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"That which was from the beginning, which we have heard, which we have seen with our eyes, which we have looked upon and touched with our hands, con
cerning the word of life -- the life was made manifest, and we saw it, and testify to it ...." I John 1:1-2 (RSV)

"After his resurrection the disciples saw the living Christ, whom they knew to have died, with the eyes of faith (oculata fide)." Thomas Aquinas, Summa Theologica, III, 55, 2 ad 1, as quoted in D. M. Stanley, Jesus in Gethsemane (New York, Paulist Press 1980).

Tuesday, April 19, 2016

Easter 2016 - Back to Surprised by Hope

read N.T. Wright’s Surprised by Hope back in 2011 and decided to come back to it this year as an Easter celebration over the 50 days of Easter, which run from Easter to Pentecost.  This time I’m reading the book along with occasional glances at the  Surprised by Hope Participant’sGuide, where at page 26 Wright says:

The resurrection of Jesus is more than a belief that his body was dead and came to life again, though this is quite true. It is an awareness that there was a cosmic explosion when Jesus rose again, and the power and repercussions of this reality echo through the ages to our day and into eternity. From the earliest years of the church, followers of Jesus were uniform in their affirmation and confidence that Jesus had raised, bodily, from the dead. He had come through death, out the other side, and a new reality was born. The tomb was empty! The risen Jesus had met with them, taught them, shared meals, and instructed them. The one who had died on the cross was alive again. Because Jesus has risen, we have more than confidence that our eternity is secure. We have an invitation to become his ambassadors in the world today. Through his church, Jesus wants to bring justice, lift up beauty, and lavish his gifts on the earth. And the primary way he plans to do this is through you and me.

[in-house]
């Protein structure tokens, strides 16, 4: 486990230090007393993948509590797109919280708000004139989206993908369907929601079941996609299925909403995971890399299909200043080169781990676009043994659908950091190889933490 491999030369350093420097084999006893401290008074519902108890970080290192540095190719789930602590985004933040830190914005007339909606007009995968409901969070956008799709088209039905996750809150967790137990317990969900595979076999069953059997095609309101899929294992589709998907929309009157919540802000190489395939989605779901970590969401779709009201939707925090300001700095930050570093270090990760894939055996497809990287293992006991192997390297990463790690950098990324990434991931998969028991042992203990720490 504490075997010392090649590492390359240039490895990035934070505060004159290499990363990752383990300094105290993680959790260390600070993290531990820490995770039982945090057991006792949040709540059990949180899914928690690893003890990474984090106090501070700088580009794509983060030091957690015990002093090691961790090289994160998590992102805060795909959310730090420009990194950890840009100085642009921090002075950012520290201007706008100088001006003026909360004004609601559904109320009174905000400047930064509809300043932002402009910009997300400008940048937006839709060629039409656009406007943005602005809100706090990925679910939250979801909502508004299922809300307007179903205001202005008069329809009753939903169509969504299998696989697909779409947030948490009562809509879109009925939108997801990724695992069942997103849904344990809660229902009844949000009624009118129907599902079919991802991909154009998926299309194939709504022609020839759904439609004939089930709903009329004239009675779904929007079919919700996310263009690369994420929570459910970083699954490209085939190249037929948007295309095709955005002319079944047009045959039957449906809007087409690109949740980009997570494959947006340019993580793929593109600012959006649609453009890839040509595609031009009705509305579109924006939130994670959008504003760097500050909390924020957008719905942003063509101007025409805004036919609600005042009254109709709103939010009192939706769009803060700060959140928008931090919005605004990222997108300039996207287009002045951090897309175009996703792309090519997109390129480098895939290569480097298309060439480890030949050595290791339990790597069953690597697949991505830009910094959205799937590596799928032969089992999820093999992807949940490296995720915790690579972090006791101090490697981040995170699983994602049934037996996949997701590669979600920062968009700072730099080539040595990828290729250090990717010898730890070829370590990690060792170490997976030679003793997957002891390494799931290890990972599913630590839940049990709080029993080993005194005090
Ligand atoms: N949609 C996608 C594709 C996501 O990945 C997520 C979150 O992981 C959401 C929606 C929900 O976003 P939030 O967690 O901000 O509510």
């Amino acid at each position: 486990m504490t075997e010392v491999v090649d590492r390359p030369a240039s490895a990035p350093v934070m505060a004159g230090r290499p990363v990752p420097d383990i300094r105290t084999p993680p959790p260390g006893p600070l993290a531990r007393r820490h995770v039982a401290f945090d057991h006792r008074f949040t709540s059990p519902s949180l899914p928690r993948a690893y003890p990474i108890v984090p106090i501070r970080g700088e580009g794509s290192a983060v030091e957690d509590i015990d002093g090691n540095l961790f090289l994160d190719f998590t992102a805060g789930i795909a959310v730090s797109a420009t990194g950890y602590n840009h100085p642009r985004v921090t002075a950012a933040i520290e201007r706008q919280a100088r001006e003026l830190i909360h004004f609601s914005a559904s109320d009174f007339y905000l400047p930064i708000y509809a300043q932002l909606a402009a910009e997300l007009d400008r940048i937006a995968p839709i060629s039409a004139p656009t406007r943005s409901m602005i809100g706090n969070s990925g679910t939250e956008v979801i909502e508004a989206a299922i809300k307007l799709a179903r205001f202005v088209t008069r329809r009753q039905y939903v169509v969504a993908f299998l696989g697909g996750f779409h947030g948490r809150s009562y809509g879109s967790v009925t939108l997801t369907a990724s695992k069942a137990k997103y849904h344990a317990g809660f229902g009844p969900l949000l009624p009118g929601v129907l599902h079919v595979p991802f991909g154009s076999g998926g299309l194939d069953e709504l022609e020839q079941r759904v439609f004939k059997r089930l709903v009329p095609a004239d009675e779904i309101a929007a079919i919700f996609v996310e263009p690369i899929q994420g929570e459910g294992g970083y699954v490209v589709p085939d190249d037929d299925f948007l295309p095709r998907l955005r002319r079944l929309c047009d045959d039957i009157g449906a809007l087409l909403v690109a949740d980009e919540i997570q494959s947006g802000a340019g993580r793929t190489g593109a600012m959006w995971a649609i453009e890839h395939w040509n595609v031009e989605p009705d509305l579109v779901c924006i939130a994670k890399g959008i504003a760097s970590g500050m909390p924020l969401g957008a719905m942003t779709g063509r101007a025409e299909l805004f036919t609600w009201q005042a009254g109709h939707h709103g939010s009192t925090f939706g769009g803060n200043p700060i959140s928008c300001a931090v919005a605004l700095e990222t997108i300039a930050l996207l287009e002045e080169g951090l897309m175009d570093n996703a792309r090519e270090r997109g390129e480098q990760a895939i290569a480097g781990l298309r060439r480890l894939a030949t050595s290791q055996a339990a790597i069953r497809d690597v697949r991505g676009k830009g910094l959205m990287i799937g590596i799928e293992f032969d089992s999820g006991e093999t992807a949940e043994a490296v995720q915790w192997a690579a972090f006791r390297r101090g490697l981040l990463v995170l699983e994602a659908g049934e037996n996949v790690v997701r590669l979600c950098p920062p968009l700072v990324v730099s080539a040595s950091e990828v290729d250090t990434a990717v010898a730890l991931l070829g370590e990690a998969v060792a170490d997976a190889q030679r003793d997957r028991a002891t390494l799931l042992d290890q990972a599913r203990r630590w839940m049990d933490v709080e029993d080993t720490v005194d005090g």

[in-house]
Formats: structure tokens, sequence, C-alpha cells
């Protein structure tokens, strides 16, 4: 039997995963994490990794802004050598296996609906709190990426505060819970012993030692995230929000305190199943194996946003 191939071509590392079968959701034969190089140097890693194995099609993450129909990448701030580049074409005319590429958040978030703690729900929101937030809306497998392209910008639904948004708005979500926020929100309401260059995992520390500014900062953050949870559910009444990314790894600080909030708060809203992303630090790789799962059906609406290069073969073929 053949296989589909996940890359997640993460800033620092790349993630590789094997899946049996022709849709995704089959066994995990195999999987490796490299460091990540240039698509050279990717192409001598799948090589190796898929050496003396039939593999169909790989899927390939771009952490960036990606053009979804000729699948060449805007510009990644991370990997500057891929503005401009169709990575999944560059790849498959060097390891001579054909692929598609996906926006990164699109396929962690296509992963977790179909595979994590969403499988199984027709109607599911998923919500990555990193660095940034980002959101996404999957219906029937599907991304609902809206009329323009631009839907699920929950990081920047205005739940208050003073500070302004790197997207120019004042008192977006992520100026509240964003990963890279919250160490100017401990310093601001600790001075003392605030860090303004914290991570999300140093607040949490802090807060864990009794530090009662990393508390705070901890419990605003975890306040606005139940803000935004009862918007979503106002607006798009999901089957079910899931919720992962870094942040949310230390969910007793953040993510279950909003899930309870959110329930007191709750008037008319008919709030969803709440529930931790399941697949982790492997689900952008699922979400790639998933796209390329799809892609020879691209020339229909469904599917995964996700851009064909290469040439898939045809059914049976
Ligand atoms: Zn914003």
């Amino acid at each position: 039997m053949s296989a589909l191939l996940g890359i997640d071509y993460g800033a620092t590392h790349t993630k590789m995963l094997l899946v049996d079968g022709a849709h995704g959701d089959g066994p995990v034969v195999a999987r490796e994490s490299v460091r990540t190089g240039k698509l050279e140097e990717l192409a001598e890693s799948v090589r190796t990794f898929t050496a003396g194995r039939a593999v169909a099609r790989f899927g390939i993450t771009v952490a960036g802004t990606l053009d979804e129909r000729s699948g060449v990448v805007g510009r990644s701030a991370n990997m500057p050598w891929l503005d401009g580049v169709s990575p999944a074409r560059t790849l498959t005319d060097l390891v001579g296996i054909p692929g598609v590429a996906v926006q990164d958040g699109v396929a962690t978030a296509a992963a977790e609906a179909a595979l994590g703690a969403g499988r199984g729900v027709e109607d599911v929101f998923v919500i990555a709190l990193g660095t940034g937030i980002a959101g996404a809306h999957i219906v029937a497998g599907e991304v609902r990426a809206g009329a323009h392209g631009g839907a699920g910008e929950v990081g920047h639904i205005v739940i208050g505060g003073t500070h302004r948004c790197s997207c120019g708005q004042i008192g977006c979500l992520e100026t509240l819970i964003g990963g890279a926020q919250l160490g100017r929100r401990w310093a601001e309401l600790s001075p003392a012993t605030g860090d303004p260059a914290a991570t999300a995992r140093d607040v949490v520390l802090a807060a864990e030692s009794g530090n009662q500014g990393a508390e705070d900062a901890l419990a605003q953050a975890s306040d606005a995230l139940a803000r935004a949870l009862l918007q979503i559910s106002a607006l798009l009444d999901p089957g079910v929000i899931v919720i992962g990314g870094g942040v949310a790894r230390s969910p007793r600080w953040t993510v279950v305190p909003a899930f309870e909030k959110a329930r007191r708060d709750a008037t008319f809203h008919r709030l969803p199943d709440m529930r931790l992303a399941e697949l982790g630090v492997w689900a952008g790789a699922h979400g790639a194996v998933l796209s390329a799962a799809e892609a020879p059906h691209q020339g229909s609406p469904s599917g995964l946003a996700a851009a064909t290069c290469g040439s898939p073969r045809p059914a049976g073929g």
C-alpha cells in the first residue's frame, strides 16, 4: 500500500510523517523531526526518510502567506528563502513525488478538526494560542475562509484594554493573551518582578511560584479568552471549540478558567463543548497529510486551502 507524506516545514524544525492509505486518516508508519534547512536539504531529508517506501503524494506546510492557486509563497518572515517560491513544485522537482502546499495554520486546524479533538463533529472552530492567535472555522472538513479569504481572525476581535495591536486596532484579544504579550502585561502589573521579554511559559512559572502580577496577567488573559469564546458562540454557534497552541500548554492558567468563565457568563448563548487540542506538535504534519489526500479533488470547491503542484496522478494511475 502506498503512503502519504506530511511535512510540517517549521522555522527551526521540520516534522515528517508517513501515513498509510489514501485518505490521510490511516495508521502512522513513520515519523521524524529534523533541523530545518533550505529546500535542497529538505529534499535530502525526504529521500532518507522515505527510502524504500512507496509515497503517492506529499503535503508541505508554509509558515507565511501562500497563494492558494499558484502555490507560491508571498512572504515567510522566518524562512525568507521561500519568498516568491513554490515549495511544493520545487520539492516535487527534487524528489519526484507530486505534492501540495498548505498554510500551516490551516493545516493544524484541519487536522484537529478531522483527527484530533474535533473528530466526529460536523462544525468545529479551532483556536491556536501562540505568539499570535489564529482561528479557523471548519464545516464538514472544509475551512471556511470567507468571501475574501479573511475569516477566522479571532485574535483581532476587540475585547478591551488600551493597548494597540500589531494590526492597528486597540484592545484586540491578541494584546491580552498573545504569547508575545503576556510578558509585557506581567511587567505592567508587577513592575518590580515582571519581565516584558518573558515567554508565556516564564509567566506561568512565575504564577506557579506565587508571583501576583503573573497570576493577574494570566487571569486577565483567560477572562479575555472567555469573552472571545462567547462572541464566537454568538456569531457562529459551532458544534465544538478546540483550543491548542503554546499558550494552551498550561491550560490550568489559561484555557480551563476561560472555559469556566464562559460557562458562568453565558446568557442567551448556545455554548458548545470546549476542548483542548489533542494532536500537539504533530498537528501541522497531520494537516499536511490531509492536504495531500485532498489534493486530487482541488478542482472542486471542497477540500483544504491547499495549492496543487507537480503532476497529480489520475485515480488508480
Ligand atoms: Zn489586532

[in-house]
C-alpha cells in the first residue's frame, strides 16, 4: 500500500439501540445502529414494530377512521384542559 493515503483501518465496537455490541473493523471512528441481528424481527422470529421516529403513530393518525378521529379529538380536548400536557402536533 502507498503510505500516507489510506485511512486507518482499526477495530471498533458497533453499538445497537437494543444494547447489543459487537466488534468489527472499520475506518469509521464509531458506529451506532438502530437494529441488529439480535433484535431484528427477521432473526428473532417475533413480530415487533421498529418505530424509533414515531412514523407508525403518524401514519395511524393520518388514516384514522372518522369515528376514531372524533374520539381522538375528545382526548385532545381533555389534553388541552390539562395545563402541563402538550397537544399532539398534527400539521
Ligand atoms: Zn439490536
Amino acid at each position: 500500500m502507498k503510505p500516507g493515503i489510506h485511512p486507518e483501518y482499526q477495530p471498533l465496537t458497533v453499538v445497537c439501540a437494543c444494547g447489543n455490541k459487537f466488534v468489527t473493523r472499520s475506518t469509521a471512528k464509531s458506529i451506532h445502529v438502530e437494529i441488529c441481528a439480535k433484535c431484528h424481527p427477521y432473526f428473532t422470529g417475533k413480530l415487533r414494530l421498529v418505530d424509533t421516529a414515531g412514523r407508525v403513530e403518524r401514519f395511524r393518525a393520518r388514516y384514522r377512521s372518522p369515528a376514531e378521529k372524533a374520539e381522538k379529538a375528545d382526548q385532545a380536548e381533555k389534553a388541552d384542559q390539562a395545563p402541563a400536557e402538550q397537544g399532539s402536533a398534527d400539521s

As to that last sentence, the kingdom of God is not going to come "through you and me."  God will finish that work himself.   But I get Wright's point.   Believers are part of God's plan of redemption, as participants in Jesus'  "new creation" or what he called at his last supper the "new covenant."  I've been listening to 1 Cor. chapter 15 over and over during this Easter time, where Paul calls the resurrected Jesus the "first fruits" of this transformed world.  He is alive today and he  continues to work, to "bear fruit,"  through his people.   That's the message of Surprised by Hope. 


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